drjeff

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If indeed the market is primarely driven by BOGOs, ski club days and low priced lift tickets, then this is going to be one hell of a windfall for small and large independent resorts that still offer those deals. Unfortunately, I feel that the majority of people are really happy with a season pass to their primary ski resort and access to multiple other resorts that Vail owns or has a partnership with. As far as rising daily lift ticket rates, that doesn't appear to be a Vail only issues.

The reality is, that if the cost for the Epic local stays roughly the same for next season as it is for this coming season, and they keep the resorts that have no blacked out days as is, and those that do some some black out days and/or total day restrictions as is, the majority of folks, will be getting a significant number of resorts to choose from, with a break even point in 7 to 10 days depending on where one is using their Epic passes.

One can debate the pluses and minuses of the resorts that are part of Vail Resorts for sure, however for a significant chunk of the masses who make up most of the crowds on a hill day in and day out, the value that having a pass, with the number of options as the Epic pass (or IKON as well) at the price points they're offered at, certainly has a great deal of appeal to plenty of customers
 

VTKilarney

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People legit to fly to BTV and ski Stowe. It is stupid, and nothing compared to the traffic DEN gets, but it is very much a thing.
No, it's really not "very much a thing." Take Porter Airlines from Toronto, for example. They ceased operations for the 2018/2019 winter.

Here is a quote from a VT Digger 2018 article:
"Porter had about 2,000 outbound passengers in its first winter, but only about 600 last year – just .1 percent of the airport’s total traffic. Meanwhile, passenger traffic overall has grown at the Burlington airport, with an increase of 17 percent so far this year over 2017, said Nick Longo, deputy director of aviation for administration at the airport."

The Porter Airlines flights were marketed heavily toward skiers and the schedule was designed with skiers in mind.

Do people fly to Burlington to ski? A few do. Is it "very much a thing?" Not even close.
 
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abc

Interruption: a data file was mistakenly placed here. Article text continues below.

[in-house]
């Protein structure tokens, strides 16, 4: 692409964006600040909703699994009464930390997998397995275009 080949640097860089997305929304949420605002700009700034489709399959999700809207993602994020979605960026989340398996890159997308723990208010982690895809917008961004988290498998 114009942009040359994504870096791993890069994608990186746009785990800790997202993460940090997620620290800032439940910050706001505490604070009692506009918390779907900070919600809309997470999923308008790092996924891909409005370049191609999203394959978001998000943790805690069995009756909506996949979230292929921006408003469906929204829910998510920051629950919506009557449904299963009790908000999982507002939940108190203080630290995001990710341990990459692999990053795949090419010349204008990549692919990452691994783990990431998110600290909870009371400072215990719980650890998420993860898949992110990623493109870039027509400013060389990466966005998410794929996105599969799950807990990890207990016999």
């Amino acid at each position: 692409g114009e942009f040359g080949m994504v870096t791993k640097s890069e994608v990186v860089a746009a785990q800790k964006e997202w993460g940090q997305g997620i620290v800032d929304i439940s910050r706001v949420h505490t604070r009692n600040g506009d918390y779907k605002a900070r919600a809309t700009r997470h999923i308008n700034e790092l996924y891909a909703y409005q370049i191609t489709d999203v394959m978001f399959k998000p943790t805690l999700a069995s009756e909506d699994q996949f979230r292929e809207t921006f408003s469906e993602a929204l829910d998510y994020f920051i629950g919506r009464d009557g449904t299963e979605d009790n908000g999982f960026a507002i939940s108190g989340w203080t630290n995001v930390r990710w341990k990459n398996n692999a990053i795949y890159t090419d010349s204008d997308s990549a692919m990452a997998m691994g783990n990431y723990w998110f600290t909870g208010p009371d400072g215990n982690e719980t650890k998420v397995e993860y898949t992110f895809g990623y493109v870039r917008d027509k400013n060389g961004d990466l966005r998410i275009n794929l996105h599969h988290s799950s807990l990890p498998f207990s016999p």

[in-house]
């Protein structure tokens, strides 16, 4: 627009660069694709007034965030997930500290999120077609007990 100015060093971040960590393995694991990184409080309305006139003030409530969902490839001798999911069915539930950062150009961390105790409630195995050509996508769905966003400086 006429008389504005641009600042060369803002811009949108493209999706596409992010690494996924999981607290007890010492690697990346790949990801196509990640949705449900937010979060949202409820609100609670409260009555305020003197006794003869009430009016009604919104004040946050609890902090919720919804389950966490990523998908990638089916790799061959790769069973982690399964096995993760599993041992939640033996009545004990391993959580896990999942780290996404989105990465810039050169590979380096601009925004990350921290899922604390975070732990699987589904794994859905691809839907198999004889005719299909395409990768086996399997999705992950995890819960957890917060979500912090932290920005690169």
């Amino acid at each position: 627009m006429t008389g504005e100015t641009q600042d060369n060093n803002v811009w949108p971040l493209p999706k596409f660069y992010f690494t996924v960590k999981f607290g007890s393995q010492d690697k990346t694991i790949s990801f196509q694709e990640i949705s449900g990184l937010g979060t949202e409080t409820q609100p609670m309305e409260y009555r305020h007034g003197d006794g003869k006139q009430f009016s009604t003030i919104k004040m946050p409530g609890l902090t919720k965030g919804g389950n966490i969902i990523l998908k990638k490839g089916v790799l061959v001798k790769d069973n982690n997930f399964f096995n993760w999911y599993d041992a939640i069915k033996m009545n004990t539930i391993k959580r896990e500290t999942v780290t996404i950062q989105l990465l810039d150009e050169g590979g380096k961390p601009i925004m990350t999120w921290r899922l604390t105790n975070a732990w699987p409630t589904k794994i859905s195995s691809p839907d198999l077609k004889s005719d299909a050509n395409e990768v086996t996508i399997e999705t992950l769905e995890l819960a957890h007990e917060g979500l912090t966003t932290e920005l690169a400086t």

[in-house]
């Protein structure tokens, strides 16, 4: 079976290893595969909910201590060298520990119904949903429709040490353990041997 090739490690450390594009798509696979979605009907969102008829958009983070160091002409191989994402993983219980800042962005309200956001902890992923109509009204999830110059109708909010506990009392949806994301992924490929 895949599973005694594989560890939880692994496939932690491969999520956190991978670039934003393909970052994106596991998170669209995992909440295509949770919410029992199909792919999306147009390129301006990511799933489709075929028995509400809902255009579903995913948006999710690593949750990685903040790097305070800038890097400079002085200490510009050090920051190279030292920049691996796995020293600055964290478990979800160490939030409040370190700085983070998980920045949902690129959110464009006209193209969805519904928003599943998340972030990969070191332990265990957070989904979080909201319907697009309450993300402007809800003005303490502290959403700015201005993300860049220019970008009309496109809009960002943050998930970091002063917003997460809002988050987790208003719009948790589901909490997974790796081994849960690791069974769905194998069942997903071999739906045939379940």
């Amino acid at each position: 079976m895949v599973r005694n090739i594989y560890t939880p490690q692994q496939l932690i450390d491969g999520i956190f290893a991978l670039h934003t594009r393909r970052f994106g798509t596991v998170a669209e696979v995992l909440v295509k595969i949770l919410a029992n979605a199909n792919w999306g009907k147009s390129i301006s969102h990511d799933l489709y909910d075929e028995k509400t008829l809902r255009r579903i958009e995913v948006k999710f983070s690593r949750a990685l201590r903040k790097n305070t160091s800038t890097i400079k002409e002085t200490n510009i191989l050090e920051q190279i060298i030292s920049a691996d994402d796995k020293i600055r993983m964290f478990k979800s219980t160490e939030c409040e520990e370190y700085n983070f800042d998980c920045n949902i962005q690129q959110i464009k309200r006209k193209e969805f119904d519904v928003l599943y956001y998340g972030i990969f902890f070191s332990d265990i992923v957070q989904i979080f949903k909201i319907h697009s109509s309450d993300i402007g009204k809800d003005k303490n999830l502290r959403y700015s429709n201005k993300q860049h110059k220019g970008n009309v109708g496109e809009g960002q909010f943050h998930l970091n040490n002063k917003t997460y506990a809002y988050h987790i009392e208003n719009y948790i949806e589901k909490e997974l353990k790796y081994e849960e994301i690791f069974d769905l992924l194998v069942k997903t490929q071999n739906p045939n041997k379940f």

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The reality is, that if the cost for the Epic local stays roughly the same for next season as it is for this coming season, and they keep the resorts that have no blacked out days as is, and those that do some some black out days and/or total day restrictions as is, the majority of folks, will be getting a significant number of resorts to choose from, with a break even point in 7 to 10 days depending on where one is using their Epic passes.
A lot of the casual (recreational?) skiers I know from the NYC metro area ski less than 7 days. It's more of a "something to do" once or twice a winter, rather than a sport or even a hobby.

Apart from the "bus people", I don't know of anyone who regularly skis Hunter as a day trip. (But I do know a bunch who have season passes there. Those are the ones I heard the biggest grumble from, fearing an increase of pass price next year)

All the people I know who are "regulars" to Mt Snow, Okemo, Stratton are season pass holders. (They'll automatically benefit with a lower priced season pass without changing anything at all.)

The rest, mountain hop all over. Sometime taking whatever deals they happen to find.

Will the Epic's 7 day break-even be a good enough draw? I don't know.

One can debate the pluses and minuses of the resorts that are part of Vail Resorts for sure, however for a significant chunk of the masses who make up most of the crowds on a hill day in and day out, the value that having a pass, with the number of options as the Epic pass (or IKON as well) at the price points they're offered at, certainly has a great deal of appeal to plenty of customers